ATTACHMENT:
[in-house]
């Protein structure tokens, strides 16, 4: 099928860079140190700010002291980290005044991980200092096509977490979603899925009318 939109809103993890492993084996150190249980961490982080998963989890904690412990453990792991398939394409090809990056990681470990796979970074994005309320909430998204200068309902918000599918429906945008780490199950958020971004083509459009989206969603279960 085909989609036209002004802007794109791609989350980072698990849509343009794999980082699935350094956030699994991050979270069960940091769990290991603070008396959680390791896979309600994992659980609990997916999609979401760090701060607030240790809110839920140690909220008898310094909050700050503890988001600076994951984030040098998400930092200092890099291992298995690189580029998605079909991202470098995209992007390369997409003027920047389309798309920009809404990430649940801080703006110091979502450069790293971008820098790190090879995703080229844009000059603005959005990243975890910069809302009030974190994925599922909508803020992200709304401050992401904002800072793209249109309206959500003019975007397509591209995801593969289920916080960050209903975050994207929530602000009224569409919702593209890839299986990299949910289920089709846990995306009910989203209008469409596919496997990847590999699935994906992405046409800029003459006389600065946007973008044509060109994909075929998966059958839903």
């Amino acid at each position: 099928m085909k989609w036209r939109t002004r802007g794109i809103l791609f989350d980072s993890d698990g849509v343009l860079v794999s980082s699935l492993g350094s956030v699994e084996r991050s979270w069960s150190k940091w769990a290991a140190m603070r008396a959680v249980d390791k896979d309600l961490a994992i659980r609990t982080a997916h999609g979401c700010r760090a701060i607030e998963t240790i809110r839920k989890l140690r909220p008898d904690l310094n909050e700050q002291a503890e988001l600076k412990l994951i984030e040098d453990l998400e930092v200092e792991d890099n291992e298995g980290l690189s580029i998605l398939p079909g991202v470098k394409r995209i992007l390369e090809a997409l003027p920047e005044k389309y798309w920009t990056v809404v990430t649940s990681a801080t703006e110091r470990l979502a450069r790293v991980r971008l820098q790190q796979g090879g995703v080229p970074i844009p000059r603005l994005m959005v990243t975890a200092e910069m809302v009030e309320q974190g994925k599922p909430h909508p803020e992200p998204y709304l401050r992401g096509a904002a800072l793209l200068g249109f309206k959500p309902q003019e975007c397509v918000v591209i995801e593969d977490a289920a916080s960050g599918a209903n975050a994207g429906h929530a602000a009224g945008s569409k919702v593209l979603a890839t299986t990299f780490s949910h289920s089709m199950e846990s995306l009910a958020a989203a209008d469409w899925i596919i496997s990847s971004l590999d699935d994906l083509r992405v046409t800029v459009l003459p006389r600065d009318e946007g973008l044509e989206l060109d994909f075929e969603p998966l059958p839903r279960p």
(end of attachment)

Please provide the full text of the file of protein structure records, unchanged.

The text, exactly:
[in-house]
């Protein structure tokens, strides 16, 4: 099928860079140190700010002291980290005044991980200092096509977490979603899925009318 939109809103993890492993084996150190249980961490982080998963989890904690412990453990792991398939394409090809990056990681470990796979970074994005309320909430998204200068309902918000599918429906945008780490199950958020971004083509459009989206969603279960 085909989609036209002004802007794109791609989350980072698990849509343009794999980082699935350094956030699994991050979270069960940091769990290991603070008396959680390791896979309600994992659980609990997916999609979401760090701060607030240790809110839920140690909220008898310094909050700050503890988001600076994951984030040098998400930092200092890099291992298995690189580029998605079909991202470098995209992007390369997409003027920047389309798309920009809404990430649940801080703006110091979502450069790293971008820098790190090879995703080229844009000059603005959005990243975890910069809302009030974190994925599922909508803020992200709304401050992401904002800072793209249109309206959500003019975007397509591209995801593969289920916080960050209903975050994207929530602000009224569409919702593209890839299986990299949910289920089709846990995306009910989203209008469409596919496997990847590999699935994906992405046409800029003459006389600065946007973008044509060109994909075929998966059958839903």
């Amino acid at each position: 099928m085909k989609w036209r939109t002004r802007g794109i809103l791609f989350d980072s993890d698990g849509v343009l860079v794999s980082s699935l492993g350094s956030v699994e084996r991050s979270w069960s150190k940091w769990a290991a140190m603070r008396a959680v249980d390791k896979d309600l961490a994992i659980r609990t982080a997916h999609g979401c700010r760090a701060i607030e998963t240790i809110r839920k989890l140690r909220p008898d904690l310094n909050e700050q002291a503890e988001l600076k412990l994951i984030e040098d453990l998400e930092v200092e792991d890099n291992e298995g980290l690189s580029i998605l398939p079909g991202v470098k394409r995209i992007l390369e090809a997409l003027p920047e005044k389309y798309w920009t990056v809404v990430t649940s990681a801080t703006e110091r470990l979502a450069r790293v991980r971008l820098q790190q796979g090879g995703v080229p970074i844009p000059r603005l994005m959005v990243t975890a200092e910069m809302v009030e309320q974190g994925k599922p909430h909508p803020e992200p998204y709304l401050r992401g096509a904002a800072l793209l200068g249109f309206k959500p309902q003019e975007c397509v918000v591209i995801e593969d977490a289920a916080s960050g599918a209903n975050a994207g429906h929530a602000a009224g945008s569409k919702v593209l979603a890839t299986t990299f780490s949910h289920s089709m199950e846990s995306l009910a958020a989203a209008d469409w899925i596919i496997s990847s971004l590999d699935d994906l083509r992405v046409t800029v459009l003459p006389r600065d009318e946007g973008l044509e989206l060109d994909f075929e969603p998966l059958p839903r279960p």